Fish and Wildlife: Restoring coastal wetlands and building coastal resiliency
As part of the U.S. Fish and Wildlife Service’s efforts to conserve and restore coastal wetlands, the Service is awarding $10.8 million to support 12 projects in seven coastal states to protect, restore or enhance over 2,000 acres of coastal wetlands and adjacent upland habitats under the National Coastal Wetlands Conservation Grant Program. Coastal wetlands are vitally important in protecting communities from floods, filtering the water, supporting recreation and local economies and providing habitat for fish and wildlife.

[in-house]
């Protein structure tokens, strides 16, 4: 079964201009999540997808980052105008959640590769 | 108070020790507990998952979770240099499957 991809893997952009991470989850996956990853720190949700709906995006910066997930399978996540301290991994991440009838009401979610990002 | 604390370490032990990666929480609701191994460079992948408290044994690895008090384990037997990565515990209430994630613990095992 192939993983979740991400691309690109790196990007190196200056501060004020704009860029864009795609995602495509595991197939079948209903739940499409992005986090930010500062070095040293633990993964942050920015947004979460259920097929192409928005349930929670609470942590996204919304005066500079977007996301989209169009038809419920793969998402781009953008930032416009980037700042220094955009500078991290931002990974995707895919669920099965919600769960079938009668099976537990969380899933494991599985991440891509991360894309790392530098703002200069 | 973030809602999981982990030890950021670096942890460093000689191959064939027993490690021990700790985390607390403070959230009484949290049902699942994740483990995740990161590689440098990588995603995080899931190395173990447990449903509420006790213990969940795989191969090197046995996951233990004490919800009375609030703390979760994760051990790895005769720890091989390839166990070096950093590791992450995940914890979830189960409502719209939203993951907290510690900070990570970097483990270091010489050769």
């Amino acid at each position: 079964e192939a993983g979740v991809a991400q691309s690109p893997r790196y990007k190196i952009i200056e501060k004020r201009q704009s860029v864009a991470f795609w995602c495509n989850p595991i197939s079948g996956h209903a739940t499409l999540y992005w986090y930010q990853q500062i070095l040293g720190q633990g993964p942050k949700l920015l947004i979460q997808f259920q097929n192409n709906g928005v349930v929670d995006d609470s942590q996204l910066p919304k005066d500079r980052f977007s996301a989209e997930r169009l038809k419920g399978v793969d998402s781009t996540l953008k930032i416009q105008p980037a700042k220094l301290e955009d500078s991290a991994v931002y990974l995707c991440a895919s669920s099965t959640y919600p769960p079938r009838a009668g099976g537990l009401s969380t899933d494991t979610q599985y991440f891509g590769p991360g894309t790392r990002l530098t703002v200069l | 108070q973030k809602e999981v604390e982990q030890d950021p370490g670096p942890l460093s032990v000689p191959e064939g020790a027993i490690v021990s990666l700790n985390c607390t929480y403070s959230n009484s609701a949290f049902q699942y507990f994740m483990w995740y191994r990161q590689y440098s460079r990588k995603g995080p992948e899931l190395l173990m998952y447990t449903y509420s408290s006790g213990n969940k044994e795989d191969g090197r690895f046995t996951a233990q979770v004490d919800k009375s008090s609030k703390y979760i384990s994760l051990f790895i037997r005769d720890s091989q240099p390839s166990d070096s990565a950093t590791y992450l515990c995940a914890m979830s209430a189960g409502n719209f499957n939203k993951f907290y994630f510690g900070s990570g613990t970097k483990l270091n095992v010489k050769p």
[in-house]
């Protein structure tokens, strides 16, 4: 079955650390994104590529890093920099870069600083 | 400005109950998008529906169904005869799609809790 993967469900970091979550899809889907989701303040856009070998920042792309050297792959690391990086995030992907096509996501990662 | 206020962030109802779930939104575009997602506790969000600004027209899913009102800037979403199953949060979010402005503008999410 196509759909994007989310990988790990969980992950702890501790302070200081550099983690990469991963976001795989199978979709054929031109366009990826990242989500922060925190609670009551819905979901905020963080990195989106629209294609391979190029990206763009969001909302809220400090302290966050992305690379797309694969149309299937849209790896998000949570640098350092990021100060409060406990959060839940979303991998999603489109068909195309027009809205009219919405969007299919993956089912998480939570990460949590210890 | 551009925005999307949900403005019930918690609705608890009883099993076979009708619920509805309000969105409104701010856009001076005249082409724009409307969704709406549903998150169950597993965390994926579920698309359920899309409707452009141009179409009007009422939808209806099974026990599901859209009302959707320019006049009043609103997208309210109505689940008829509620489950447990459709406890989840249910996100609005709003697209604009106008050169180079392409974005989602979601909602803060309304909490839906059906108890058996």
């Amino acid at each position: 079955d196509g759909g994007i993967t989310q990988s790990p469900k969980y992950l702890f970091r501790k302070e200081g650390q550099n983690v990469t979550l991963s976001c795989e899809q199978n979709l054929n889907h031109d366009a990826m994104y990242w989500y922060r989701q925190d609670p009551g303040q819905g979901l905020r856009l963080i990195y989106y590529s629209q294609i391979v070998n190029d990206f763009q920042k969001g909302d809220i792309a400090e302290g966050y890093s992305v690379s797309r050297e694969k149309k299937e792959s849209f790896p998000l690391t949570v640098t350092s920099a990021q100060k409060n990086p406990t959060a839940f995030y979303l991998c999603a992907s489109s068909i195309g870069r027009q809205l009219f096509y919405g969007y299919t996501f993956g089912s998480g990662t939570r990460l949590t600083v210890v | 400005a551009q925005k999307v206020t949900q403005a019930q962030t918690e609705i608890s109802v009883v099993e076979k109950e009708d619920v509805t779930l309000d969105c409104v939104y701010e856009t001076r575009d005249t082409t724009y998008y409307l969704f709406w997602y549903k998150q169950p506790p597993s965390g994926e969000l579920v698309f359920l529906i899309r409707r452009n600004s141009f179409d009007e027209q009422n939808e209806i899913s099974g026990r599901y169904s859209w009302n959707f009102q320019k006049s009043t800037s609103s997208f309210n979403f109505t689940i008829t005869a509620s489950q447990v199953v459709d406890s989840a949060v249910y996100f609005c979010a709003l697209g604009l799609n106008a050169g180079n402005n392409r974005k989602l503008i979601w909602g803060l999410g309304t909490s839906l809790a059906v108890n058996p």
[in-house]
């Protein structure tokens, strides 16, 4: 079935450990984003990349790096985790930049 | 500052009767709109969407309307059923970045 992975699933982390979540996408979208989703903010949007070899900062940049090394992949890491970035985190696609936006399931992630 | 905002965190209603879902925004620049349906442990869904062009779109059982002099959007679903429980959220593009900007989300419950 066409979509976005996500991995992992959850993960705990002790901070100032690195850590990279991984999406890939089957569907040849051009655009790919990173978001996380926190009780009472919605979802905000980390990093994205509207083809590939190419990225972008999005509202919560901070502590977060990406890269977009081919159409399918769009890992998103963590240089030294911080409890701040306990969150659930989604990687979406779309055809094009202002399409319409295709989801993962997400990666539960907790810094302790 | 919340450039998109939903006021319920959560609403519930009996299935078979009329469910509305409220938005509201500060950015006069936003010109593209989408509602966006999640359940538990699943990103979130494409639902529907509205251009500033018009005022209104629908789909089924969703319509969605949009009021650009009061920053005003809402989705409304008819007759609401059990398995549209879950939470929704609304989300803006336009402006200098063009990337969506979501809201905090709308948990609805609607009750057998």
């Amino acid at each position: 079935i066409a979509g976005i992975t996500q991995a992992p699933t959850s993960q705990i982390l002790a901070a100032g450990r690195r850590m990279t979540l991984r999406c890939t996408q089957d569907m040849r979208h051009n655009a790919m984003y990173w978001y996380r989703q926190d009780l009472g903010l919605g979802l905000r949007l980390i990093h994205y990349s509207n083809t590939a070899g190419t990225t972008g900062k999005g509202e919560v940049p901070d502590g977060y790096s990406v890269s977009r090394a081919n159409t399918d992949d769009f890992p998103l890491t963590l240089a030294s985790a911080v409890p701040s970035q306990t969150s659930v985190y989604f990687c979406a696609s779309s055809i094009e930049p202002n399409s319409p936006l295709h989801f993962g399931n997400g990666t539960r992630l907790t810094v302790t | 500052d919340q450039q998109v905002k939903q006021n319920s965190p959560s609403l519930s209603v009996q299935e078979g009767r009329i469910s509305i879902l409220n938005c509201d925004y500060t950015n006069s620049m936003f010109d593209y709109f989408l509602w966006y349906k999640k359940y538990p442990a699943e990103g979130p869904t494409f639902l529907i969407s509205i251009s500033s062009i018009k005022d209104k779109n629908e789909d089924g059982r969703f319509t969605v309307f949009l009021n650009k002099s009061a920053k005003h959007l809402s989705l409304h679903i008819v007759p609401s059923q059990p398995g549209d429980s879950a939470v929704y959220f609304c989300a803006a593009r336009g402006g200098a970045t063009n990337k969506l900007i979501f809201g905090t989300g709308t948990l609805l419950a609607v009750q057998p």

“Coastal wetlands are important natural infrastructure systems protecting communities from the effects of climate change by mitigating the devastating impacts of storms, invasive species and sea-level rise,” said Service Director, Martha Williams.
“The National Coastal Wetlands Conservation Grants fund projects that help recover coastal-dependent species, enhance flood protection and water quality, provide economic benefits and increase outdoor recreational opportunities for our coastal communities.”
States receiving funds this year are California, Florida, Maine, Massachusetts, North Carolina, Texas and Washington.
Examples of the projects funded by the 2024 grant program include:
- Coastal Wetland Conservation and Shoreline Protection in East Galveston Bay,
- Newport River Partnership Phase III,
- Elwha River Floodplain Acquisition and Restoration.